About Dr. Michael E. DeBakey (1908-2008)
Dr. Michael DeBakey's name is inextricably linked to the history of cardiology. In a surgical career that lasted more than seven decades, he played a key role in inventing and perfecting many procedures that are now considered standard surgical therapies for cardiac and vascular disease.
Dr. DeBakey was born in Lake Charles, Louisiana, in 1908. His childhood was shaped by his voracious curiosity, and he decided at an early age to devote himself to medicine. He attended Tulane University as an undergraduate; by special permission, he was allowed to attend medical school while he completed the last two years of his undergraduate studies.
Even as a medical student, Dr. DeBakey began to develop a reputation for surgical skill and willingness to create new solutions to surgical challenges. Dr. DeBakey also invented the roller pump during his student years. This device, which rhythmically propels fluid through a flexible tube, would later become a crucial part of the heart-lung machine used during open heart surgery. Its ability to replicate the rhythmic pulsing of the human heart earned it the name “peristaltic pump.”
During World War II, Dr. DeBakey volunteered for military service and was assigned to the Surgical Consultant's Division of the U.S. Surgeon General's office. His work there led to the development of mobile army surgical hospital (MASH) units. These centralized surgical hospitals used airplanes and helicopters to bring wounded soldiers from front-line care centers to surgical hospitals as quickly as possible. First deployed during the Korean War, MASH units were highly successful; a soldier who made it to a MASH unit alive had a 97% chance of survival.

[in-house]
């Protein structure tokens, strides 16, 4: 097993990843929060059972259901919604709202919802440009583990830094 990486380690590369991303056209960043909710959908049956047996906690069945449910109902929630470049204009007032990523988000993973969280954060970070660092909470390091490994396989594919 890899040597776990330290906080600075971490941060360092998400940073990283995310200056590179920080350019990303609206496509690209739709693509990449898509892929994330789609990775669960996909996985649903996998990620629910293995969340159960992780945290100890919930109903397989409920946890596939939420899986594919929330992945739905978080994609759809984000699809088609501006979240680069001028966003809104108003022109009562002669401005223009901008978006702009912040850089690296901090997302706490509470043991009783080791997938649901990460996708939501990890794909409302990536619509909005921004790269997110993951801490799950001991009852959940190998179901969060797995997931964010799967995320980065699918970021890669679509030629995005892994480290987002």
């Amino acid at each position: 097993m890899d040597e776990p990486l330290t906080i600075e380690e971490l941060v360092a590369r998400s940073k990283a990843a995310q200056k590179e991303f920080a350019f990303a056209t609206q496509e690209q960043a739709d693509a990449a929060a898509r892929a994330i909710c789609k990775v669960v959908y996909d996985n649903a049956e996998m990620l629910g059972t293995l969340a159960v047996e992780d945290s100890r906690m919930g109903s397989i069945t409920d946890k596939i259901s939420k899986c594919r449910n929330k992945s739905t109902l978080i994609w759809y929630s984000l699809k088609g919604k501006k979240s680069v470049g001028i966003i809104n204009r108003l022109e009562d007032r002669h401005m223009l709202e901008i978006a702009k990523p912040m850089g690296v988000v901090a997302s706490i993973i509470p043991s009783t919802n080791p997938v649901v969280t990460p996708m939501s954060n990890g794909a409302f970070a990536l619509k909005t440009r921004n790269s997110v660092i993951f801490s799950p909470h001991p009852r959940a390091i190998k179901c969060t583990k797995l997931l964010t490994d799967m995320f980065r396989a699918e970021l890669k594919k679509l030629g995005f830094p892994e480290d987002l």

In recognition of this innovation, Dr. DeBakey was awarded the Legion of Merit. He would later play a continuing role in the treatment of military personnel returning from war through his contribution to the creation of the Veteran's Administration Medical Center System.
Dr. DeBakey came to Houston after the war, joining the staff of The Methodist Hospital and the faculty of the Baylor College of Medicine. Over the course of his long career in the Texas Medical Center, Dr. DeBakey developed numerous pioneering treatments, including the development of the first artificial grafts for cardiac bypass surgery, the first removal of a blockage of the carotid artery, the first patch-graft angioplasty, the first aorto-coronary artery bypass, and the first successful use of an artificial heart. Together, these innovations have helped to make conditions treatable that were once terminal. And they have helped to save millions of lives worldwide.
Building a Legacy
In addition to his devoted work as a surgeon—work that would eventually include surgery on some 60,000 patients from around the world—Dr. DeBakey's institutional leadership was essential to the development and growth of The Methodist Hospital.
Dr. DeBakey was a senior attending physician at The Methodist Hospital and the Methodist DeBakey Heart & Vascular Center, and served as Chancellor Emeritus of Baylor College of Medicine. He received the Congressional Gold Medal—the highest civilian award that may be bestowed by the United States Congress—in 2008.
Dr. Michael DeBakey died of natural causes at The Methodist Hospital in July 2008. In a career spanning more than 70 years, he had performed more than 60,000 heart surgeries. Other surgeons have used his innovations in cardiovascular surgery worldwide to save the lives of countless millions.
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